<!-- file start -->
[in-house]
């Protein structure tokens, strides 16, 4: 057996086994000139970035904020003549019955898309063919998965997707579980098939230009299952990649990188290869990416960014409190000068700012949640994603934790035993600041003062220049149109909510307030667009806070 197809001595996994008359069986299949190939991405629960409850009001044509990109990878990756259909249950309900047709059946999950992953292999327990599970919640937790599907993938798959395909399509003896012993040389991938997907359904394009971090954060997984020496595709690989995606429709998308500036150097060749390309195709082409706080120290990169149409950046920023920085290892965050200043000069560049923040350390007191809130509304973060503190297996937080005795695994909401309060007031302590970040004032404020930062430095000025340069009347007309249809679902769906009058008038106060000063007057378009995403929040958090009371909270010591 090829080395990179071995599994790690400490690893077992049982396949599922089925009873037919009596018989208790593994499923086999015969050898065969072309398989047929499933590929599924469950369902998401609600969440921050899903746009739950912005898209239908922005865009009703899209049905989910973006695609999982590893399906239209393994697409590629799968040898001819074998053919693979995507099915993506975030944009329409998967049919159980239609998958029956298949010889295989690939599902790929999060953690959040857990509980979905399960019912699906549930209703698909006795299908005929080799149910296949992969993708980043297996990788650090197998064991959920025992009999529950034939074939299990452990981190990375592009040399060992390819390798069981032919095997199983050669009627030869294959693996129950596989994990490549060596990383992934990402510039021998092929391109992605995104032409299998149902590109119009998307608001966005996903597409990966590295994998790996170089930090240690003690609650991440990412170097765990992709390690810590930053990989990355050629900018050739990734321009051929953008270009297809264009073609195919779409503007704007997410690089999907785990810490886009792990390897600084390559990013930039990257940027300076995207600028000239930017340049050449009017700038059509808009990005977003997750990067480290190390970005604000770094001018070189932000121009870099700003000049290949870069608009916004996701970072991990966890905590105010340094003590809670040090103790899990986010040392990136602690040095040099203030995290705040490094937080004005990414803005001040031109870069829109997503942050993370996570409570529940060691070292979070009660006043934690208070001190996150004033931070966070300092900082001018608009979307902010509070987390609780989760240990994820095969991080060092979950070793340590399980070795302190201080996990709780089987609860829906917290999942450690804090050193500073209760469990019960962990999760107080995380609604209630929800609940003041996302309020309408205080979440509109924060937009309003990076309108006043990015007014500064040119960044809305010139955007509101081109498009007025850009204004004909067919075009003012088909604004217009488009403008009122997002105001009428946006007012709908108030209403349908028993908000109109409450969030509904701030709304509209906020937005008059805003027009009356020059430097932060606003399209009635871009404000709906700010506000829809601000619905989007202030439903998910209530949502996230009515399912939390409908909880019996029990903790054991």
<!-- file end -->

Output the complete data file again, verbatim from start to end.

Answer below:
[in-house]
């Protein structure tokens, strides 16, 4: 057996086994000139970035904020003549019955898309063919998965997707579980098939230009299952990649990188290869990416960014409190000068700012949640994603934790035993600041003062220049149109909510307030667009806070 197809001595996994008359069986299949190939991405629960409850009001044509990109990878990756259909249950309900047709059946999950992953292999327990599970919640937790599907993938798959395909399509003896012993040389991938997907359904394009971090954060997984020496595709690989995606429709998308500036150097060749390309195709082409706080120290990169149409950046920023920085290892965050200043000069560049923040350390007191809130509304973060503190297996937080005795695994909401309060007031302590970040004032404020930062430095000025340069009347007309249809679902769906009058008038106060000063007057378009995403929040958090009371909270010591 090829080395990179071995599994790690400490690893077992049982396949599922089925009873037919009596018989208790593994499923086999015969050898065969072309398989047929499933590929599924469950369902998401609600969440921050899903746009739950912005898209239908922005865009009703899209049905989910973006695609999982590893399906239209393994697409590629799968040898001819074998053919693979995507099915993506975030944009329409998967049919159980239609998958029956298949010889295989690939599902790929999060953690959040857990509980979905399960019912699906549930209703698909006795299908005929080799149910296949992969993708980043297996990788650090197998064991959920025992009999529950034939074939299990452990981190990375592009040399060992390819390798069981032919095997199983050669009627030869294959693996129950596989994990490549060596990383992934990402510039021998092929391109992605995104032409299998149902590109119009998307608001966005996903597409990966590295994998790996170089930090240690003690609650991440990412170097765990992709390690810590930053990989990355050629900018050739990734321009051929953008270009297809264009073609195919779409503007704007997410690089999907785990810490886009792990390897600084390559990013930039990257940027300076995207600028000239930017340049050449009017700038059509808009990005977003997750990067480290190390970005604000770094001018070189932000121009870099700003000049290949870069608009916004996701970072991990966890905590105010340094003590809670040090103790899990986010040392990136602690040095040099203030995290705040490094937080004005990414803005001040031109870069829109997503942050993370996570409570529940060691070292979070009660006043934690208070001190996150004033931070966070300092900082001018608009979307902010509070987390609780989760240990994820095969991080060092979950070793340590399980070795302190201080996990709780089987609860829906917290999942450690804090050193500073209760469990019960962990999760107080995380609604209630929800609940003041996302309020309408205080979440509109924060937009309003990076309108006043990015007014500064040119960044809305010139955007509101081109498009007025850009204004004909067919075009003012088909604004217009488009403008009122997002105001009428946006007012709908108030209403349908028993908000109109409450969030509904701030709304509209906020937005008059805003027009009356020059430097932060606003399209009635871009404000709906700010506000829809601000619905989007202030439903998910209530949502996230009515399912939390409908909880019996029990903790054991």